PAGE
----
Katie manages IFAW's Marine Mammal Rescue and Research team of six scientists and responders and more than 350 volunteers. Previously, Katie had led the Cape Cod Stranding Network (CCSN), since its inception in 1998 until the organization merged with IFAW in 2007.
Under Katie’s leadership release rates for stranded marine mammals on Cape Cod have gone from 14 to 60 percent, largely due to the team’s constant efforts to improve health assessment techniques and supportive care, and reducing response time by utilizing their highly trained volunteers. Katie leads the team in developing techniques for preventing mass strandings, resulting in a 70% success rate overall and a 96% prevention rate for Atlantic white-sided dolphins.
In Madagascar, Katie used those techniques in the efforts to attempt to move over one hundred melon headed whales from an estuary. She also provided guidance in gathering data to try to determine the cause of the incident. Katie was a member of the team of experts called to Argentina to investigate a series of southern right whale mortalities and has served as on-site coordinator during other marine mammal “unusual mortality events.”
Katie’s MMRR team is currently working on several projects to further improve stranding response – developing baseline health parameters for stranded animals, investigating the hearing ranges of stranded cetaceans and satellite tracking of released animals.
Official Responder, Southern Right Whale Stranding Response, Argentina
On-site Coordinator, Unusual Mortality Event -Whales in the Gulf of Maine, National Marine Fisheries Service, USA
Acting Regional Marine Mammal Stranding and Disentanglement Coordinator, National Marine Fisheries Service, USA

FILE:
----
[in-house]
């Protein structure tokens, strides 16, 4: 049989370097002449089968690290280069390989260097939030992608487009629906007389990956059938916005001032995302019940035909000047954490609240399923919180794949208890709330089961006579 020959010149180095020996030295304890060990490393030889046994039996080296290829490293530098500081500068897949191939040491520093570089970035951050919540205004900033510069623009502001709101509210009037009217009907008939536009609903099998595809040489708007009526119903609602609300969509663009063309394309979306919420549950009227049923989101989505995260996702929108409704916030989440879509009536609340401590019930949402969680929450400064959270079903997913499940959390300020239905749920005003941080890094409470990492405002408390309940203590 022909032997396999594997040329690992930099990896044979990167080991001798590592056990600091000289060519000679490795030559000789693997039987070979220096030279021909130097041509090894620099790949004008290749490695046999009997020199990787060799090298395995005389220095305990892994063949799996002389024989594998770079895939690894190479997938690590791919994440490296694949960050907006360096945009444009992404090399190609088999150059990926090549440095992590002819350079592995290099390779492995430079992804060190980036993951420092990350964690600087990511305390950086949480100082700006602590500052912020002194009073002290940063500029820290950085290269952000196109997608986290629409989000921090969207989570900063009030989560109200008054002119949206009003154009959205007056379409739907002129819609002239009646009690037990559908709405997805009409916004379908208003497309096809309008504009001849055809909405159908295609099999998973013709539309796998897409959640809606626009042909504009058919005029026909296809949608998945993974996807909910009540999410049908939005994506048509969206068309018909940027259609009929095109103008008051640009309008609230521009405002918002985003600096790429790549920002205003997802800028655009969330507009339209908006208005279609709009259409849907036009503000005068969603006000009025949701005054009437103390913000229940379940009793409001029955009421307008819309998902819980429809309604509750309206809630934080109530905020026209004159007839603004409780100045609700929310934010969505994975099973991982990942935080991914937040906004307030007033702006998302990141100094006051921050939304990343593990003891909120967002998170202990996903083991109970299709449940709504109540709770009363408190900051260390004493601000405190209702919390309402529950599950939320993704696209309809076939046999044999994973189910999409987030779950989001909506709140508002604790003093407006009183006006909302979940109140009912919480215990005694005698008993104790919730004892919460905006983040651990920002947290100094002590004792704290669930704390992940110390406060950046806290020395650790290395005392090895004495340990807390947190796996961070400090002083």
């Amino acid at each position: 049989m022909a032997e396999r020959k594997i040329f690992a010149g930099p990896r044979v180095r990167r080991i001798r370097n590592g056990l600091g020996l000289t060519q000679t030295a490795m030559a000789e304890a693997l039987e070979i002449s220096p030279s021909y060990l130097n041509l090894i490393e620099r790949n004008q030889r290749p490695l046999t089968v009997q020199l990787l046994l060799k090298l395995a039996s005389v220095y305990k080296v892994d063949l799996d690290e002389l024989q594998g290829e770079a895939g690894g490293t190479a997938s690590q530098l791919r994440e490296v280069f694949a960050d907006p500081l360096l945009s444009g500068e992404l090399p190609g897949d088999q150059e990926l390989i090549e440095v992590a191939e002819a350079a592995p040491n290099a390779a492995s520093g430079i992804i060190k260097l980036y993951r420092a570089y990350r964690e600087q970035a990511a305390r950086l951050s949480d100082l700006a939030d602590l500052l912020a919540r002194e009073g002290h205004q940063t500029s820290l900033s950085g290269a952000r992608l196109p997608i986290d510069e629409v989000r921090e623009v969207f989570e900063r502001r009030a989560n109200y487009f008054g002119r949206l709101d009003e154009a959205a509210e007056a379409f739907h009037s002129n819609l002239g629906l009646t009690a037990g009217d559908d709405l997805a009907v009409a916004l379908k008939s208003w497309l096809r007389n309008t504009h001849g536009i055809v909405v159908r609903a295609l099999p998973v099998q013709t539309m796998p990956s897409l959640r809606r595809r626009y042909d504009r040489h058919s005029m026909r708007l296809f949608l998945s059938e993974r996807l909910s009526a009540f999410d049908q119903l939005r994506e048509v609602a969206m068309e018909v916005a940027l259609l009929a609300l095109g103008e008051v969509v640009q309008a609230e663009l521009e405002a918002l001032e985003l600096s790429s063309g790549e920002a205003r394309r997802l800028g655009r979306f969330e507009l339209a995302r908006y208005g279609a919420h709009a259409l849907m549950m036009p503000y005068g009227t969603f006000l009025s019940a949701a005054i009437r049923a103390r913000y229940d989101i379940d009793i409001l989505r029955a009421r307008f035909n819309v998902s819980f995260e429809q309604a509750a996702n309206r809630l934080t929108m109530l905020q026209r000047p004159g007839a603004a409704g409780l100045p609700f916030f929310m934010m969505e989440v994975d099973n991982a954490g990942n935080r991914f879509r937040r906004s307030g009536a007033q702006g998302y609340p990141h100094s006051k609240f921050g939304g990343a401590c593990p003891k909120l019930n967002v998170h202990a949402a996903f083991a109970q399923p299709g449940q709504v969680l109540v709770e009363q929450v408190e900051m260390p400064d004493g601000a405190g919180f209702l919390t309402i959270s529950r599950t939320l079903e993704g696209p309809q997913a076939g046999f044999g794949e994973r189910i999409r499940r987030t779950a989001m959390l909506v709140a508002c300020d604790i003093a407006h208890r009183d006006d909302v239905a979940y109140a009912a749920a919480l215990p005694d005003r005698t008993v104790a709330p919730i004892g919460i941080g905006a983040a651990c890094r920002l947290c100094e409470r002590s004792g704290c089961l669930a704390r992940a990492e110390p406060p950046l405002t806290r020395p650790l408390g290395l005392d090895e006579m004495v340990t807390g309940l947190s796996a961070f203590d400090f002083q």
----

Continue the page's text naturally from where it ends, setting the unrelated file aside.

Executive Director and Lead Scientist, Cape Cod Stranding Network (now IFAW MMRR)
South East Region Stranding Network Area Representative, National Marine Fisheries Service, USA
Area Representative, Marine Mammal Stranding Network, National Marine Fisheries Service, US
Member, Society of Marine Mammalogy
Cape Cod Red Cross Adult Animal Hero Award
NOAA Northeast Region Stranding Network David J. St. Aubin Award for Excellence
ICS Certification: ICS 100, 200, 300, 700
Masters of Environmental Management (MEM), Duke University, USA
Bachelor of Arts (BA, Hons), Environmental Studies, Wheaton College, USA
- Barco, S.G. and Moore, K.M.T. (In Review) Handbook for Recognizing, Evaluating, and Documenting Human Interaction in Stranded Cetaceans and Pinnipeds.
- Dennison, S., Moore, M., Fahlman, A., Moore, K., Sharp, S., Harry, C., Hoppe, J., Niemeyer, M., Lentell, B. and Wells, R. (2011). Bubbles in live stranded dolphins. Proc R Soc B 2011 : rspb.2011.1754v1-rspb20111754.
- Cassoff R, Moore KM, McLellan WA, Barco, SG, Rotstein DS, Moore MJ (2011) Lethal entanglement in baleen whales. Diseases of Aquatic Organisms. Vol. 96: 175–185, 2011
- Bogomolni AL, Pugliares KR, Patchett K, Herzig SM, Harry CT, LaRocque JM, Touhey KM, Moore MJ (2009) Mortality Trends of Stranded Marine Mammals on Cape Cod and Southeastern Massachusetts between 2000-2006. Diseases of AquaticOrganisms. 88:143-155.
- Moore M, Early G, Touhey K, Barco S, Gulland F, Wells Rehabilitation and Release of Marine Mammals in the United States: risks and benefits Marine Mammal Science 23:731-750.
- Montie EW, Schneider GE, Ketten DR, Marino L, Touhey KM, Hahn ME. 2007. Neuroanatomy of the subadult and fetal brain of the Atlantic white-sided dolphin (Lagenorhynchus acutus) from in situ magnetic resonance images. Anatomical Record 290:1459–1479.
- Pugliares, K., Bogomolni, A., Touhey, K., Herzig, S., Harry, C., Moore, M. (2007) Moore. Marine Mammal Necropsy: An introductory guide for stranding responders and field biologists. Woods Hole Oceanographic Institution Technical Report. WHOI2007-06. 133pp.
- Bogomolni A, Ellis J, Gast1 B, Harris R, Pokras M, Touhey K, Moore M (2006) Emerging Zoonoses in Marine Mammals and Seabirds of the Northeast U.S. Oceans'06 MTS/IEEE-Boston, Massachusetts, September 18-21, 2006 - ISBN: 1-4244-0115-1.: 9pp.